If you are engaged in a job search, you may be concerned about what your former employer will say to companies that ask for a reference. References can make the difference between getting a job offer and receiving a rejection letter. If a former employer is giving out false or misleading information about you, it could doom your job search.
In Oregon, employers who provide reference information to prospective employers are protected from legal liability. As long as the employer acts in good faith and doesn’t go beyond what the law allows, the employer can’t be sued for defamation. However, if a former employer acts maliciously or otherwise crosses the legal line, and you lose job opportunities because of it, you may have a legal claim.
IN a defamation case, the plaintiff (the person bringing the lawsuit) must show that someone made false and damaging statements about him or her. In the context of employment, defamation claims nearly always focus on statements the employer makes about the employee once the employment relationship ends. Typically, a former employee claims that the employer made false, negative statements about the employee’s performance to a prospective employer who called for a reference, and the prospective employer decided not to offer the employee a job (or to rescind a job offer) because of the poor reference. (To learn more about defamation claims, see Defamation Lawsuits: Do You Have a Case Against a Former Employer?)
An employer in Oregon is immune from liability (that is, the employer may not be sued for defamation) if it provides information about an employee’s job performance to a prospective employer, at the request of the prospective employer or the employee.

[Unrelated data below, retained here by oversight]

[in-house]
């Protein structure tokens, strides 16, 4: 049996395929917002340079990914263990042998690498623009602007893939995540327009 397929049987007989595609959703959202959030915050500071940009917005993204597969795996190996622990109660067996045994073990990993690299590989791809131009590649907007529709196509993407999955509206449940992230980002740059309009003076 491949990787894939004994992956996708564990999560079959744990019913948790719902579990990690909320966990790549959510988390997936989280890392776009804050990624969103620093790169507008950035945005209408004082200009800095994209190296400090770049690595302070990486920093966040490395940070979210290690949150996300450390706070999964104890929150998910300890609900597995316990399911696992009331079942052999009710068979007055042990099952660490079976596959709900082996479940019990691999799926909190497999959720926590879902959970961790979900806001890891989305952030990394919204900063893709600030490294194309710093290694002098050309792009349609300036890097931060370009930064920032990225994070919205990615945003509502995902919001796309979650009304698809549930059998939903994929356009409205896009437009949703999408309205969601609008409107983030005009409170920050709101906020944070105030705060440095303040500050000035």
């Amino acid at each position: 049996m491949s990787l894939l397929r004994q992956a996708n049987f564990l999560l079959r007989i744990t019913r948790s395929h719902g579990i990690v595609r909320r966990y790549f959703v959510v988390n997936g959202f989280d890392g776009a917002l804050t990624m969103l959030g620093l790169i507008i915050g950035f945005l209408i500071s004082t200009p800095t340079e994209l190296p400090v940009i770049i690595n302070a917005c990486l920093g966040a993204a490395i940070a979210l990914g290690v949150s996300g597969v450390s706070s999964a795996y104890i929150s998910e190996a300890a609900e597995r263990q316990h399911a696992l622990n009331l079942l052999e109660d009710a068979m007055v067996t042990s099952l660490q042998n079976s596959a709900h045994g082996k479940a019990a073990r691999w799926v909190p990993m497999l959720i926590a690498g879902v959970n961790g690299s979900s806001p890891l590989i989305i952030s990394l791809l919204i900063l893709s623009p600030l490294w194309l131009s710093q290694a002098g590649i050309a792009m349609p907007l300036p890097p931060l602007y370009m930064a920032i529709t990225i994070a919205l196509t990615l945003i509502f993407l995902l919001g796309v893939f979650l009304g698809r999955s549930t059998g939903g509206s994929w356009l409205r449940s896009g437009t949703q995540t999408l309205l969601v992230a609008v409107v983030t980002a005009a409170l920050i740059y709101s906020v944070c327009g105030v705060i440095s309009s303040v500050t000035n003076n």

The employer who gives a reference is presumed to be acting in good faith. This means that the employer has immunity from lawsuits unless the employee can prove that the employer:
Oregon law includes an additional twist that protects employers. To prove defamation, an employer has to prove (among other things) that the employer “published” the negative information. This means simply that the employer must have communicated the information to someone else.
Some states allow employees to claim defamation based on “self-publication.” Under this theory, employees can prove defamation by claiming that they had to repeat their former employers' defamatory statements about themselves, when asked by prospective employers to explain why they were fired. Oregon has explicitly taken this argument away from employees. Oregon’s immunity statute says that employees may not sue for defamation based on self-publication.
Some employees wish their former employers would keep quiet, but some employees face the opposite problem: They want a former employer to provide information, but the employer isn't willing to speak up. Some employers are so fearful of defamation claims that they won't give references under any circumstances.
To remedy this situation, some states have enacted service letter laws. These laws require employers to provide former employees with certain basic information, in writing, about their employment. However, Oregon does not have a service letter law.
If you want a former employer to provide a detailed reference, you might consider signing a release: an agreement giving the employer permission to respond to prospective employers who call for a reference, and giving up your right to sue the employer for anything said as part of that process.
However, you should consider this only if you are absolutely certain that the reference will be positive. It may be a good idea to give up your legal right to sue in exchange for a reference that will help you land a position, but you don’t want to sign away your rights only to find that you have no recourse against a former employer who damaged your reputation and job prospects. For more information, see Getting Good Job References. For information on your legal rights during the hiring process, see Nolo's articles on Getting Hired.